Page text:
31 May 2016

More benefit payment issues uncovered

5:11 pm on 31 May 2016

Payment problems at the Social Development Ministry could be bigger than previously thought, with a review finding more than 30 examples where it was not complying with the law - six of which could require reimbursements.

Anne Tolley

Social Development Minister Anne Tolley in Auckland. Photo: RNZ / Kim Baker Wilson

RNZ News revealed today that an automatic payment error resulted in almost 90,000 beneficiaries being underpaid or overpaid, with the mistake totalling millions of dollars.

The error at the ministry dated back to 1993 and resulted in thousands of people being given incorrect accommodation supplement payments across 21 years in a $55 million blunder.

Social Development Minister Anne Tolley said today a review has found more than 30 other examples where the ministry was not complying with the law - six of which could require reimbursements.

"Hopefully by October of this year we will have addresssed the majority of the issues that they've identified today."

Anne Tolley

Social Development Minister Anne Tolley was told about the payment problem in March this year. Photo: RNZ / Kim Baker Wilson

Ms Tolley said the government was going to put the mistakes right.

"My attention now is in how we are going to fix this and how we are going to make sure that the practice matches the law."

She said MSD used a very complicated system.

"Thirty thousand transactions in a day, eight million a year, they're going to get some of them wrong."

Ms Tolley said she had received a formal apology from the ministry's chief executive for the 18-month delay in alerting her to the accommodation supplement mispayments.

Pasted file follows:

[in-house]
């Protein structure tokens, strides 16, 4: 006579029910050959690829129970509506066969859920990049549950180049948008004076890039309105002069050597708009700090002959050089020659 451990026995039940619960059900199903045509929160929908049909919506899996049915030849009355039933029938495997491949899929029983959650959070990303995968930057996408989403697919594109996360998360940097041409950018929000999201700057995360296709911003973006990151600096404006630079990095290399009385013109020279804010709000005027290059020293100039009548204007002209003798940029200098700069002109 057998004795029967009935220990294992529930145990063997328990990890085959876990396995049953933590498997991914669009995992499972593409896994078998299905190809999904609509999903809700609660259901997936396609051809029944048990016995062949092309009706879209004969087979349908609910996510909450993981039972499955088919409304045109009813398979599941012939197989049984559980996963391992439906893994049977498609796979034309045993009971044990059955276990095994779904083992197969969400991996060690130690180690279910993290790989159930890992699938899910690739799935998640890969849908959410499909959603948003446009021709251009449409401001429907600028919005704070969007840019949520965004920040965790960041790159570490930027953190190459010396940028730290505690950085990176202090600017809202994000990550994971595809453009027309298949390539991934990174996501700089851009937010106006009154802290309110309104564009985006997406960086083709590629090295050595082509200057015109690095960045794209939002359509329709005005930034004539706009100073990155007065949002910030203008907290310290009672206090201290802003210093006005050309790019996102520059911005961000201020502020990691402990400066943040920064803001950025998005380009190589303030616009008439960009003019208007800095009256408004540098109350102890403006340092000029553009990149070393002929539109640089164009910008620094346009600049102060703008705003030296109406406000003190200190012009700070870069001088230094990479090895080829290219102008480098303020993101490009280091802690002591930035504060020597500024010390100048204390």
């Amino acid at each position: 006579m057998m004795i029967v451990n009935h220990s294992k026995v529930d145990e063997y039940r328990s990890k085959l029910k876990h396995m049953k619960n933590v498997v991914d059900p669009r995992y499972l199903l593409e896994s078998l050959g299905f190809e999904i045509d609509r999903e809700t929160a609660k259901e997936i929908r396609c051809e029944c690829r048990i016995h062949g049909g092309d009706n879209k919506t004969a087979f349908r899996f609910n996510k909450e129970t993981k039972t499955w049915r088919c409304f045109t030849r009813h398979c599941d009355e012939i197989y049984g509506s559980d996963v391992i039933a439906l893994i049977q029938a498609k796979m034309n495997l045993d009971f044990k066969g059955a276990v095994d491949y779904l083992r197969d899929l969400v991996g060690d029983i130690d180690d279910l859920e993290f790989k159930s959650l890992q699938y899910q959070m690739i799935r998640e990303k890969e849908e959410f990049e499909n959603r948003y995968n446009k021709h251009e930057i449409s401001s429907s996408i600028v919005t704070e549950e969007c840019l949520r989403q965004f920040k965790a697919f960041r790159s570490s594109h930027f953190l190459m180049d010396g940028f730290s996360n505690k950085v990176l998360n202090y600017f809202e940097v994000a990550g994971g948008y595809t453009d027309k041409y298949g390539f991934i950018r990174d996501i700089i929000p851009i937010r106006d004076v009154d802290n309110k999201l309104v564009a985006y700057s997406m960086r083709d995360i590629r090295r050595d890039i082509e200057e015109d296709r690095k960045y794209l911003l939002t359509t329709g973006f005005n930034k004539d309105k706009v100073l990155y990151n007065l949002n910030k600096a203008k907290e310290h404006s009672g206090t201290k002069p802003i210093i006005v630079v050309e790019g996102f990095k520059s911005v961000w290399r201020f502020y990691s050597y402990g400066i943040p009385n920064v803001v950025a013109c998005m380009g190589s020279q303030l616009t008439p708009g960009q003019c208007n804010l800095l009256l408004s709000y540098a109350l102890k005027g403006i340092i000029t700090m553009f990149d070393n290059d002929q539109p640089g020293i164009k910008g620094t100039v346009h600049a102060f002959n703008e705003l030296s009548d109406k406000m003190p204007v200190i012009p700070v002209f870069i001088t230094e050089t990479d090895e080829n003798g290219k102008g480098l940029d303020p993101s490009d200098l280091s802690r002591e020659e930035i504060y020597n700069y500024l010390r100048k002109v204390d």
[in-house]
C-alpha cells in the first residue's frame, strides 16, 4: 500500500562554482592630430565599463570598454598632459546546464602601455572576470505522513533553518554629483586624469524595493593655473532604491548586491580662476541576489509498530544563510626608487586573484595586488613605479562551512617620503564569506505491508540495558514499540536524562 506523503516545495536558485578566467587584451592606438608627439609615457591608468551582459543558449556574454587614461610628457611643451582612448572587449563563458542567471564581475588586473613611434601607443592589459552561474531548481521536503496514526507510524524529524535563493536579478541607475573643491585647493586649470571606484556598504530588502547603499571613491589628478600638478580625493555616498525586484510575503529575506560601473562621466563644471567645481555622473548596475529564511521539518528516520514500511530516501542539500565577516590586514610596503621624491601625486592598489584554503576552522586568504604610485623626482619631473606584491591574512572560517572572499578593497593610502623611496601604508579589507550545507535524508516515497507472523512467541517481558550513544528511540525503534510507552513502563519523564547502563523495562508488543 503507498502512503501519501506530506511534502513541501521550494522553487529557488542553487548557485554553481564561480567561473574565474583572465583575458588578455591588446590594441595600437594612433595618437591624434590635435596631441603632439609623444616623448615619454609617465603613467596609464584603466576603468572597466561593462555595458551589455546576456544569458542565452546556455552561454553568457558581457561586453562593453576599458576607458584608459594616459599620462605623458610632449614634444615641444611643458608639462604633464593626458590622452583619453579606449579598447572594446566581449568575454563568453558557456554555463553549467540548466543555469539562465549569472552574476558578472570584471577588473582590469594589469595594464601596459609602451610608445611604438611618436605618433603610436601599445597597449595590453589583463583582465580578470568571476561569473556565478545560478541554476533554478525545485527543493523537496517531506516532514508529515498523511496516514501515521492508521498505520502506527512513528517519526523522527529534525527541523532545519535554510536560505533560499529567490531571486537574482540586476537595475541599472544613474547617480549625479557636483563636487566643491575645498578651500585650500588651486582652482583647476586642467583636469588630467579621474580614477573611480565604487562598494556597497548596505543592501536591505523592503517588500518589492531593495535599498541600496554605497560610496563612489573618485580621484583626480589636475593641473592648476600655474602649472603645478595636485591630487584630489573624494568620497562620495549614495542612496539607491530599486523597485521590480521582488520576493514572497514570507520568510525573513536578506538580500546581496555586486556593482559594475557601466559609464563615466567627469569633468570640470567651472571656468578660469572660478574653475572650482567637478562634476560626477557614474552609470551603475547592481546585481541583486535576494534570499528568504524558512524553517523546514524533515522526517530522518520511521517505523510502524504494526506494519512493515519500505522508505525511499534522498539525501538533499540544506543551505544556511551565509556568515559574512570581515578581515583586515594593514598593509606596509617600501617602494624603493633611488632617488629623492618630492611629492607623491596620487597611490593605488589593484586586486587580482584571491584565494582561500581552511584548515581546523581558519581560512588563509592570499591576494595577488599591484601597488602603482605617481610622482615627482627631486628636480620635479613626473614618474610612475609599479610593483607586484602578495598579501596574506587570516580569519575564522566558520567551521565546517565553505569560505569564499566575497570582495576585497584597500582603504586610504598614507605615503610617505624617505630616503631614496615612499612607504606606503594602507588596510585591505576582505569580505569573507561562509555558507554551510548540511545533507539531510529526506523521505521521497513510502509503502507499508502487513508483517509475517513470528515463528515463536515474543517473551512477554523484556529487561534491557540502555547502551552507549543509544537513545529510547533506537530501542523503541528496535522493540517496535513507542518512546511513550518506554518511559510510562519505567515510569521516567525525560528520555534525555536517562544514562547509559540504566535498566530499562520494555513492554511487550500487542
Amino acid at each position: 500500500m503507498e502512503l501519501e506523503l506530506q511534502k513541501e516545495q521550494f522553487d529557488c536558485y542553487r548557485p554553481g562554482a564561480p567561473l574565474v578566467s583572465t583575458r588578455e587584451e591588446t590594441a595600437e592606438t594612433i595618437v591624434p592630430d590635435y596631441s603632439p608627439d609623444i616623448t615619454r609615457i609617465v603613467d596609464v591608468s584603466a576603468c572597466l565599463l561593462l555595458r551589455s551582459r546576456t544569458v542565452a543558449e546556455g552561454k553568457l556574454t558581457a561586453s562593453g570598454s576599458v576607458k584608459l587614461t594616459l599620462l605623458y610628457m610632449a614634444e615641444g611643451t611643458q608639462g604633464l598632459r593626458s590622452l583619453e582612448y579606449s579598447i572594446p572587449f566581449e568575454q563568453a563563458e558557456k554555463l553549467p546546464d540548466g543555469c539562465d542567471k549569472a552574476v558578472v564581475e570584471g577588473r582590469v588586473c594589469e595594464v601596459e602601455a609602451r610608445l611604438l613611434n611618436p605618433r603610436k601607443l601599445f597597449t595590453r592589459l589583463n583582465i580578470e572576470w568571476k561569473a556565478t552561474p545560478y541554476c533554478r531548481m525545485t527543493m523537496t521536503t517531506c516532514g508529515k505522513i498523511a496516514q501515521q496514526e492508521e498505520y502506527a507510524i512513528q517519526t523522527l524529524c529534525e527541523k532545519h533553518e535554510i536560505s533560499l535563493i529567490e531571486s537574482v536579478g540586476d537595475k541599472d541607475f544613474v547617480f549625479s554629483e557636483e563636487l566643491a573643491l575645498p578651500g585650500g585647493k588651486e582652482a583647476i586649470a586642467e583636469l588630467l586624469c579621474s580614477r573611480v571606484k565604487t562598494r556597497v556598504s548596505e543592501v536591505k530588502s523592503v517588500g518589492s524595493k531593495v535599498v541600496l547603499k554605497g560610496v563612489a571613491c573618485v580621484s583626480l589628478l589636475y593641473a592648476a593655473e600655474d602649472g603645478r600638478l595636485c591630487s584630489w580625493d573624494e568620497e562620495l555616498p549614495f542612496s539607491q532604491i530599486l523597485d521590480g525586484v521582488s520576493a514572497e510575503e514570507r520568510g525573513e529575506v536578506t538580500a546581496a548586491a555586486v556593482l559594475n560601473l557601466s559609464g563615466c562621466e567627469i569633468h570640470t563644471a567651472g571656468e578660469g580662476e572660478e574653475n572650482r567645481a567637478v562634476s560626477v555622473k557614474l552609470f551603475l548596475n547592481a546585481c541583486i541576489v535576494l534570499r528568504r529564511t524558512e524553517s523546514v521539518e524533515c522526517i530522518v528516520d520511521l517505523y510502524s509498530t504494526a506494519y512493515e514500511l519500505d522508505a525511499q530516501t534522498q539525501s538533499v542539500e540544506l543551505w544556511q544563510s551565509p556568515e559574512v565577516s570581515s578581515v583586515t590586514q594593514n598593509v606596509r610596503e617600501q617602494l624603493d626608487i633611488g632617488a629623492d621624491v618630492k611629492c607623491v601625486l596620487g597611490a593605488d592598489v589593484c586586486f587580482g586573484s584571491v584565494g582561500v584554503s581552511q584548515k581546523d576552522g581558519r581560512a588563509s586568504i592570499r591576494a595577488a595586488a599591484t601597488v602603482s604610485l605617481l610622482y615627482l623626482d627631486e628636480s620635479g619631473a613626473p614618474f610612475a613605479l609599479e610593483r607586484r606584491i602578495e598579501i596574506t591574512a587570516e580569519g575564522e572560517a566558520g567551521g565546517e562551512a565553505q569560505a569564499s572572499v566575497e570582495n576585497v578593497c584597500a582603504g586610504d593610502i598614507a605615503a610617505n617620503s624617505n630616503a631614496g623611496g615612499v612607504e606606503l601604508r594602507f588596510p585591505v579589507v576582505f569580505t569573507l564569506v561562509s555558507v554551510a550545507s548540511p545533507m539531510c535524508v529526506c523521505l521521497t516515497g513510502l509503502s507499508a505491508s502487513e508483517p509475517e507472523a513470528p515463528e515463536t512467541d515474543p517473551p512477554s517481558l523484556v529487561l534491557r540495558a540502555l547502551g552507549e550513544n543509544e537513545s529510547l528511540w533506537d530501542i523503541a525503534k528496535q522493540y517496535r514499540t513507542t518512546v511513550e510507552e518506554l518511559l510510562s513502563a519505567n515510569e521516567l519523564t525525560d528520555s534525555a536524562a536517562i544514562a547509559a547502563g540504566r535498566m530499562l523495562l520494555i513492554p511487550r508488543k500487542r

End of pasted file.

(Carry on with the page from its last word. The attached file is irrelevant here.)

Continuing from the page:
The Green Party said Ms Tolley may have lost control of her ministry.

Greens' social development spokesperson Jan Logie said the mistakes raise a lot of questions about the performance of the ministry and its minister.

"Either the minister is covering up inaction, or she has lost control of the ministry."

New Zealand First's social development spokesperson Darroch Ball said the system's broken.

"It's a long-term problem, and it needs to be fixed, and the fact that we're finding out decades later is an issue," Mr Ball said.

"There needs to be a real overhaul of the system."

A spokesperson for the Beneficiary Advocacy Federation, Kay Brereton, doesn't expect there will be any public backlash against beneficiaries.

"Most taxpayers do not begrudge benefits being paid to people in need, but they would begrudge a system that's not being administered properly.

" don't think they'd blame the recipients, they'd be smart enough to blame the system," she said.

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